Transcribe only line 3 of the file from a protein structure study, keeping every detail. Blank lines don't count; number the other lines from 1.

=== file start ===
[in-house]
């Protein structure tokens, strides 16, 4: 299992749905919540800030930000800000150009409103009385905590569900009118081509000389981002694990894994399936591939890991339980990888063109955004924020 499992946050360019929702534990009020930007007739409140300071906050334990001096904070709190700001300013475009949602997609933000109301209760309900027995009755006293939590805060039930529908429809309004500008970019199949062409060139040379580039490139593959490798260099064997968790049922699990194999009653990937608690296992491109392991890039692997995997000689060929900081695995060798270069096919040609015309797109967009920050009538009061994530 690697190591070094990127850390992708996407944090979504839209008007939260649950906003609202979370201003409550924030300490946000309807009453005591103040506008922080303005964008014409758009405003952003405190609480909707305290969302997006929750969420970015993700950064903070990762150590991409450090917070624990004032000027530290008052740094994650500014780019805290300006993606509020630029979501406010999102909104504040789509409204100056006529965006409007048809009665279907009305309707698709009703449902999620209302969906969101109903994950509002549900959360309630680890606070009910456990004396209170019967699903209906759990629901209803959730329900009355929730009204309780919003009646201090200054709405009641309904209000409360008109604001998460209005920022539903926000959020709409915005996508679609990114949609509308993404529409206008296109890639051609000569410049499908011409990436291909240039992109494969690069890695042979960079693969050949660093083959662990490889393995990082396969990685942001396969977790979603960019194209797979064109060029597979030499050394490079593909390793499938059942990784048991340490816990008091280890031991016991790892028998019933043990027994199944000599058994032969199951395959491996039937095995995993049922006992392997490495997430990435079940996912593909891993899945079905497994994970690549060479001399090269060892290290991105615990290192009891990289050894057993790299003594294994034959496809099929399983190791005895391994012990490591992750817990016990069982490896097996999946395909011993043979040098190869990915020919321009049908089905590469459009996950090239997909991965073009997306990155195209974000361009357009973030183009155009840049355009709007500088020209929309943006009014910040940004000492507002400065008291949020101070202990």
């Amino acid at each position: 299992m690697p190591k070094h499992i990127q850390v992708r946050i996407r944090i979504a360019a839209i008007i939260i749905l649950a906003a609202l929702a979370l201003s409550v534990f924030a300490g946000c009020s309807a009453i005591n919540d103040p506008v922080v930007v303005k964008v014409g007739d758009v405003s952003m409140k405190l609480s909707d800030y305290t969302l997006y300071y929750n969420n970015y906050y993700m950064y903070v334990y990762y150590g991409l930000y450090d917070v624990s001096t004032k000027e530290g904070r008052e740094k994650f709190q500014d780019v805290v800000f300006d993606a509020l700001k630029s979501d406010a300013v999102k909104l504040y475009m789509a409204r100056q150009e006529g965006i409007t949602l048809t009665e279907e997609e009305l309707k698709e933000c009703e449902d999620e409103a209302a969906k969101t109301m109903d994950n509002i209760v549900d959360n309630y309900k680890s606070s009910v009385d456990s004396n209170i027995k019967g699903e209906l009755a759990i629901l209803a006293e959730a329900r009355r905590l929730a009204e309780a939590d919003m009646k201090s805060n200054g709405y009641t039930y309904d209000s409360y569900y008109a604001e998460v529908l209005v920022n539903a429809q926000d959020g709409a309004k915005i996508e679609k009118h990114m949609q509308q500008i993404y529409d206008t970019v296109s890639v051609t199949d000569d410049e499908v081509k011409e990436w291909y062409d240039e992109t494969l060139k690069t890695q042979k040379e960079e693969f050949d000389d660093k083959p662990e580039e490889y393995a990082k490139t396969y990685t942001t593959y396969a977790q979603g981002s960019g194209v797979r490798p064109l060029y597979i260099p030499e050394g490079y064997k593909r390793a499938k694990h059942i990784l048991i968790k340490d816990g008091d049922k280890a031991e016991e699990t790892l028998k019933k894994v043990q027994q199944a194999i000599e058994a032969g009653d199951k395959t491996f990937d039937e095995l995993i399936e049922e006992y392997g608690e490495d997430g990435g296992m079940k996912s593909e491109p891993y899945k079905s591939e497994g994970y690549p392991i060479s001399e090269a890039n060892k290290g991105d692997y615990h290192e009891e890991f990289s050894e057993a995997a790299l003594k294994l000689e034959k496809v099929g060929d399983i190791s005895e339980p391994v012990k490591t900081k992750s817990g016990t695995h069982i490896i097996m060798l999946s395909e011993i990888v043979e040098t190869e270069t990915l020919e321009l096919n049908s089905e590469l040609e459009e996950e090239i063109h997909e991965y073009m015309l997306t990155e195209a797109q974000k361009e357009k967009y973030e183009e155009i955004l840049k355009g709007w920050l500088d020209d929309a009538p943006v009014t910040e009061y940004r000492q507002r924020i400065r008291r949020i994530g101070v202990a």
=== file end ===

């Amino acid at each position: 299992m690697p190591k070094h499992i990127q850390v992708r946050i996407r944090i979504a360019a839209i008007i939260i749905l649950a906003a609202l929702a979370l201003s409550v534990f924030a300490g946000c009020s309807a009453i005591n919540d103040p506008v922080v930007v303005k964008v014409g007739d758009v405003s952003m409140k405190l609480s909707d800030y305290t969302l997006y300071y929750n969420n970015y906050y993700m950064y903070v334990y990762y150590g991409l930000y450090d917070v624990s001096t004032k000027e530290g904070r008052e740094k994650f709190q500014d780019v805290v800000f300006d993606a509020l700001k630029s979501d406010a300013v999102k909104l504040y475009m789509a409204r100056q150009e006529g965006i409007t949602l048809t009665e279907e997609e009305l309707k698709e933000c009703e449902d999620e409103a209302a969906k969101t109301m109903d994950n509002i209760v549900d959360n309630y309900k680890s606070s009910v009385d456990s004396n209170i027995k019967g699903e209906l009755a759990i629901l209803a006293e959730a329900r009355r905590l929730a009204e309780a939590d919003m009646k201090s805060n200054g709405y009641t039930y309904d209000s409360y569900y008109a604001e998460v529908l209005v920022n539903a429809q926000d959020g709409a309004k915005i996508e679609k009118h990114m949609q509308q500008i993404y529409d206008t970019v296109s890639v051609t199949d000569d410049e499908v081509k011409e990436w291909y062409d240039e992109t494969l060139k690069t890695q042979k040379e960079e693969f050949d000389d660093k083959p662990e580039e490889y393995a990082k490139t396969y990685t942001t593959y396969a977790q979603g981002s960019g194209v797979r490798p064109l060029y597979i260099p030499e050394g490079y064997k593909r390793a499938k694990h059942i990784l048991i968790k340490d816990g008091d049922k280890a031991e016991e699990t790892l028998k019933k894994v043990q027994q199944a194999i000599e058994a032969g009653d199951k395959t491996f990937d039937e095995l995993i399936e049922e006992y392997g608690e490495d997430g990435g296992m079940k996912s593909e491109p891993y899945k079905s591939e497994g994970y690549p392991i060479s001399e090269a890039n060892k290290g991105d692997y615990h290192e009891e890991f990289s050894e057993a995997a790299l003594k294994l000689e034959k496809v099929g060929d399983i190791s005895e339980p391994v012990k490591t900081k992750s817990g016990t695995h069982i490896i097996m060798l999946s395909e011993i990888v043979e040098t190869e270069t990915l020919e321009l096919n049908s089905e590469l040609e459009e996950e090239i063109h997909e991965y073009m015309l997306t990155e195209a797109q974000k361009e357009k967009y973030e183009e155009i955004l840049k355009g709007w920050l500088d020209d929309a009538p943006v009014t910040e009061y940004r000492q507002r924020i400065r008291r949020i994530g101070v202990a």